LCI Learning

Share on Facebook

Share on Twitter

Share on LinkedIn

Share on Email

Share More

The Reason For Providing A 45-Day Limitation Period Can Be Inferred Through The Object And Purpose Of The Sarfaesi Act: Supreme Court

Shvena Neendoor ,
  13 August 2022       Share Bookmark

Court :
Supreme Court of India
Brief :

Citation :
CA 5240 of 2022

Case title: 
Bank Of Baroda & Anr Vs M/S Parasaadilal Tursiram Sheetgrah Pvt Ltd & Ors

Date of Order: 
11th August 2022

Justice B.R. Gavai and Justice Pamidighantam Sri Narasimha



The Supreme Court has held that the reason for imposing a 45-day time frame for submitting an application under Section 17 can be deduced from the intent and object of the Securitisation and Reconstruction of Financial Assets and Enforcement of Security Interest Act, 2002 (SARFAESI Act), which is swift enforcement of the security. 

The Bank of Baroda filed an appeal against an Interlocutory order of stay issued by the High Court of Judicature in Allahabad pending the disposition of a writ wetition. The respondent company filed the writ petition in response to the Debt Recovery Appellate Tribunal's ruling in appeal. The challenge to the Sale Certificate issued in favour of the Auction Purchaser under under Section 17 of the Securitisation and Reconstruction of Financial Assets and Enforcement of Security Interest Act, 2002 was rejected on the basis of limitation by this ruling.


Section 17 of the Securitisation and Reconstruction of Financial Assets and Enforcement of Security Interest Act, 2002- The section allows for the right of any individual (including the borrower) to appeal to the Debts Recovery Tribunal against any of the measures taken by the secured creditor or his authorized official within 45 days of the date such measures were taken.


  • The first respondent company obtained credit facilities for which the company's directors provided personal guarantees as well as an equitable mortgage on immovable property. Because the Company failed to repay the loan, the Bank issued a notice under the Act seeking a sum of Rs. 2,34,15,456/- from the Company and its Directors.
  • A notice under Section 13(4) of the Act seeking real physical possession was also served for non-payment. The Bank that its authorized personnel gained actual physical possession of the secured asset.
  • The Company and one of its Directors filed a Writ disputing the issuing of the notifications under Sections 13(2) and 13(4) of the Act, seeking a mandamus barring the Bank from pursuing any coercive action to collect the sum.
  • The Writ Petition was dismissed with the only condition that the whole debt be repaid in four equal instalments and that if the Company fails to make up the debt within the period specified, the Bank shall be free to continue in line with the law.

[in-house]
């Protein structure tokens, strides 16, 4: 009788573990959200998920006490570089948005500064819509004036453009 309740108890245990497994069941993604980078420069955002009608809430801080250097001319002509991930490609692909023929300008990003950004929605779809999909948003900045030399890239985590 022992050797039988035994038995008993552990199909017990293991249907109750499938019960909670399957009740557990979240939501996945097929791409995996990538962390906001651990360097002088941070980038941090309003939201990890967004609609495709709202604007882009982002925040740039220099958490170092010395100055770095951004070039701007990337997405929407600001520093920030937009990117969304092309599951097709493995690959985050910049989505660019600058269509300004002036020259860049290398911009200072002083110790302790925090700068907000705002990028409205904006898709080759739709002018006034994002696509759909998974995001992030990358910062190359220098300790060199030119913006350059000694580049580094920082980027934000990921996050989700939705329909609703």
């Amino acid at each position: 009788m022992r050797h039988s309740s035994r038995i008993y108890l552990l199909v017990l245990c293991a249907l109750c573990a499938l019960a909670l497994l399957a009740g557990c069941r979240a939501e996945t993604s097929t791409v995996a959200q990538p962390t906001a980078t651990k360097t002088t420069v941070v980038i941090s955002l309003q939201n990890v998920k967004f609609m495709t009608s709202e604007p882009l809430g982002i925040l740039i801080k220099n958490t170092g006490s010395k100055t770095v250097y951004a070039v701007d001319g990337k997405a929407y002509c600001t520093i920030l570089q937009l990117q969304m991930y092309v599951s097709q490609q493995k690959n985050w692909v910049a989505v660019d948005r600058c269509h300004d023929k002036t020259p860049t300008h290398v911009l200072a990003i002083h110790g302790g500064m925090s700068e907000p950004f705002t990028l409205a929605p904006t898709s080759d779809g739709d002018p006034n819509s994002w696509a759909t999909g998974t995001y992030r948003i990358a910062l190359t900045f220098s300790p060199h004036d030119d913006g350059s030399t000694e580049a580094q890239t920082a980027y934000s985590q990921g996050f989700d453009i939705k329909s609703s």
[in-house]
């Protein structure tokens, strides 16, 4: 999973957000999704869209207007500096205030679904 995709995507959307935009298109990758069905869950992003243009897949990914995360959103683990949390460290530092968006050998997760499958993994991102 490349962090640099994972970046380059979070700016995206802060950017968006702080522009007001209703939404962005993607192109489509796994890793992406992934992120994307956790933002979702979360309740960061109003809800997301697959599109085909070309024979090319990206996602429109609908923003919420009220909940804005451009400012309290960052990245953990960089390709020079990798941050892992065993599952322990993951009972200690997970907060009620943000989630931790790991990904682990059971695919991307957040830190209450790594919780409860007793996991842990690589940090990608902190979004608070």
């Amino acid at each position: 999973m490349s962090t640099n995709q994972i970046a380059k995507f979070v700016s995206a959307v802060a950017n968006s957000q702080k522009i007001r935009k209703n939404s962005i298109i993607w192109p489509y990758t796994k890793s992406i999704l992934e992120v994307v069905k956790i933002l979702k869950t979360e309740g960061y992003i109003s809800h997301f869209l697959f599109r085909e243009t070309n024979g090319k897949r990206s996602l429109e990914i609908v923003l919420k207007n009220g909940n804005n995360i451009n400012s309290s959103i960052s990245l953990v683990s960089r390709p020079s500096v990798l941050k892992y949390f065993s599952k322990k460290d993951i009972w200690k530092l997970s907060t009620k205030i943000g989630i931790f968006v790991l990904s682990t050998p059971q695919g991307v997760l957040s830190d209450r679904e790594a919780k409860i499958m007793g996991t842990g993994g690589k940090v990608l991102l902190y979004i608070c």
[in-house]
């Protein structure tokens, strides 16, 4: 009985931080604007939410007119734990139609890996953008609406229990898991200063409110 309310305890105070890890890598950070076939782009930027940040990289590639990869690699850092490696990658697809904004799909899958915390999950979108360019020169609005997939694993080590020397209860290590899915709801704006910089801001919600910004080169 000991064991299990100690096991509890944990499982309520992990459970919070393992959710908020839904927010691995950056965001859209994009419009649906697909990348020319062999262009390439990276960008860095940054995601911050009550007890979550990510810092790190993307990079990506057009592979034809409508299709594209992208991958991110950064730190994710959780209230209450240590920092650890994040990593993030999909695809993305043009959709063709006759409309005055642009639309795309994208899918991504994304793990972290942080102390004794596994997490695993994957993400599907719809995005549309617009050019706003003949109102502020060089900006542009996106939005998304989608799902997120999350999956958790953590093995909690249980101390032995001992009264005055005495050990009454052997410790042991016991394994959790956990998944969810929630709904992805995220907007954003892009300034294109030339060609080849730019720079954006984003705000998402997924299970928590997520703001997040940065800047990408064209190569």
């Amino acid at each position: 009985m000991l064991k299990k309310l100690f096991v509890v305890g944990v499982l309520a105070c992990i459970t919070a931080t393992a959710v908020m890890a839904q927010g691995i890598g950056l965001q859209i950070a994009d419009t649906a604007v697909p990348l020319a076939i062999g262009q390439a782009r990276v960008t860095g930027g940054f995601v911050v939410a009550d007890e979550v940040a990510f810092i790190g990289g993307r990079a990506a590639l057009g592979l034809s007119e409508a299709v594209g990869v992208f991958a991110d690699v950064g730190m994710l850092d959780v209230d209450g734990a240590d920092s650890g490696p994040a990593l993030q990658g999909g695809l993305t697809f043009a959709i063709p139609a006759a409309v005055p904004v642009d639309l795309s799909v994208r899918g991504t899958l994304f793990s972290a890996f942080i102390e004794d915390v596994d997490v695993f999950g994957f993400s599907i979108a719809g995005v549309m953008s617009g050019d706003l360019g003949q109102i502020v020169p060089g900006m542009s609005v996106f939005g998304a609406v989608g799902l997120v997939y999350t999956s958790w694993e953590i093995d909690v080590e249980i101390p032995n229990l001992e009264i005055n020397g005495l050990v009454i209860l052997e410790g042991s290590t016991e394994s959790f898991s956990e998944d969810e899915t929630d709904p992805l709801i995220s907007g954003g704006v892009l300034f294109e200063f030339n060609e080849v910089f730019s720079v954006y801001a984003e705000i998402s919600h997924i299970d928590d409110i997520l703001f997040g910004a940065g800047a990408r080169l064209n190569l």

• Because the Company and its Directors failed to meet the High Court's deadline, the Bank went ahead and issued a sale proclamation, which resulted in Respondent No. 7 being proclaimed the victorious bidder. In addition, a sale certificate was obtained in his favour. 
  • The current procedures begin with the Respondent Company and the Directors filing an application under Section 17 of the Act to contest the aforementioned sale certificate.
  • The DRT denied the Section 17 application because it was filed after the statutory period of limitation of 45 days had passed. 
  • The review order was contested before the DRAT, which found no problem in granting the appeal on the grounds that there was never an error on the face of the record for exercising the review authority. 
  • This DRAT ruling was challenged in the Writ Petition before the High Court. The High Court granted the interim order, which said that the operation and implementation of the appellate order given in the Appeal would be stayed, and that the Debts Recovery Tribunal would proceed with the Securitization Application.


Whether the High Court was justified in staying the operation and implementation of the appellate order?


  • The bench stated that the justification for imposing a 45-day deadline for filing an application under Section 17 is simply deduced from the enactment's objective and intent. 
  • The Court concluded in Transcore v. Union of India and Anr. [(2008) 1 SCC 125] that the SARFAESI Act was meant to expedite security enforcement. 
  • the court opined that it is unfortunate that actions involving a property that has been put up for sale and third-party rights created under the Act have remained unresolved even after a decade. 
  • Despite the fact that the Special Leave Petition has been pending before this Court for the previous five years, this High Court issued a stay of the impugned decision at the stage of admission, resulting in the High Court's interim judgement not taking effect.
  • As a result of the reasons mentioned above, the court held that the High Court was not justified, in their judgement, in delaying the operation of the DRAT's ruling, which concluded that there was no mistake evident on the face of the evidence for the DRT to exercise review authority and recall its order rejecting the application under Section 17 of the Act.


The Supreme Court granted the appeal and set aside the impugned interim decision issued by the High Court until the resolution of the Writ Petition, and urged the High Court to resolve the Writ Petition as soon as possible, preferably within three months of receipt of the order.

Learn the practical aspects of CrPC HERE, CPC HERE, IPC HERE, Evidence Act HERE, Family Laws HERE, DV Act HERE

Click here to download the original copy of the judgement


"Loved reading this piece by Shvena Neendoor?
Join LAWyersClubIndia's network for daily News Updates, Judgment Summaries, Articles, Forum Threads, Online Law Courses, and MUCH MORE!!"

Published in Others
Views : 1334